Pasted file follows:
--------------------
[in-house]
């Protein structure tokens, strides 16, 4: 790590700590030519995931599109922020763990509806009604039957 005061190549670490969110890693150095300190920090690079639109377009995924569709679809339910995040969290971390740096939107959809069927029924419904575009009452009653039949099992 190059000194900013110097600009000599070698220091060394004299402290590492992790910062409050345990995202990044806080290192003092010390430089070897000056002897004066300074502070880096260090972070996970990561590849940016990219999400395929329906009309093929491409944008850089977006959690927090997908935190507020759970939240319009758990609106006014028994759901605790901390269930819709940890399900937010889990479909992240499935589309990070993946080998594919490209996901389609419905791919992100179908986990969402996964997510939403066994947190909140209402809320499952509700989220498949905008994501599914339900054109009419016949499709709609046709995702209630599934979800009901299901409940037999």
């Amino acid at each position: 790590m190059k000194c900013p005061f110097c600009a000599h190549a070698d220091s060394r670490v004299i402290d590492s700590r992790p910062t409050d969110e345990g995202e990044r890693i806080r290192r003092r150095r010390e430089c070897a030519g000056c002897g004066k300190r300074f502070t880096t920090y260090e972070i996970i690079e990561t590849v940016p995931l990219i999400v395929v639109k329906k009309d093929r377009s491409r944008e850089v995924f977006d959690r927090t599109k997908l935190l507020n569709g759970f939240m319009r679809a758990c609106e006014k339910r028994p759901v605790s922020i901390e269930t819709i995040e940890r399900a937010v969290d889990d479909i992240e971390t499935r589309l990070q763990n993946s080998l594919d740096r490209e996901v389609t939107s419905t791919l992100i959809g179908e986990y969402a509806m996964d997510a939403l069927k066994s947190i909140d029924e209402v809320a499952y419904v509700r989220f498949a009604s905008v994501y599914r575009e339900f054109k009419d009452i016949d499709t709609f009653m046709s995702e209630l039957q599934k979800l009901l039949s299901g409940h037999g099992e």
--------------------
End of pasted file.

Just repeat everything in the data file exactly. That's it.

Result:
[in-house]
């Protein structure tokens, strides 16, 4: 790590700590030519995931599109922020763990509806009604039957 005061190549670490969110890693150095300190920090690079639109377009995924569709679809339910995040969290971390740096939107959809069927029924419904575009009452009653039949099992 190059000194900013110097600009000599070698220091060394004299402290590492992790910062409050345990995202990044806080290192003092010390430089070897000056002897004066300074502070880096260090972070996970990561590849940016990219999400395929329906009309093929491409944008850089977006959690927090997908935190507020759970939240319009758990609106006014028994759901605790901390269930819709940890399900937010889990479909992240499935589309990070993946080998594919490209996901389609419905791919992100179908986990969402996964997510939403066994947190909140209402809320499952509700989220498949905008994501599914339900054109009419016949499709709609046709995702209630599934979800009901299901409940037999």
């Amino acid at each position: 790590m190059k000194c900013p005061f110097c600009a000599h190549a070698d220091s060394r670490v004299i402290d590492s700590r992790p910062t409050d969110e345990g995202e990044r890693i806080r290192r003092r150095r010390e430089c070897a030519g000056c002897g004066k300190r300074f502070t880096t920090y260090e972070i996970i690079e990561t590849v940016p995931l990219i999400v395929v639109k329906k009309d093929r377009s491409r944008e850089v995924f977006d959690r927090t599109k997908l935190l507020n569709g759970f939240m319009r679809a758990c609106e006014k339910r028994p759901v605790s922020i901390e269930t819709i995040e940890r399900a937010v969290d889990d479909i992240e971390t499935r589309l990070q763990n993946s080998l594919d740096r490209e996901v389609t939107s419905t791919l992100i959809g179908e986990y969402a509806m996964d997510a939403l069927k066994s947190i909140d029924e209402v809320a499952y419904v509700r989220f498949a009604s905008v994501y599914r575009e339900f054109k009419d009452i016949d499709t709609f009653m046709s995702e209630l039957q599934k979800l009901l039949s299901g409940h037999g099992e």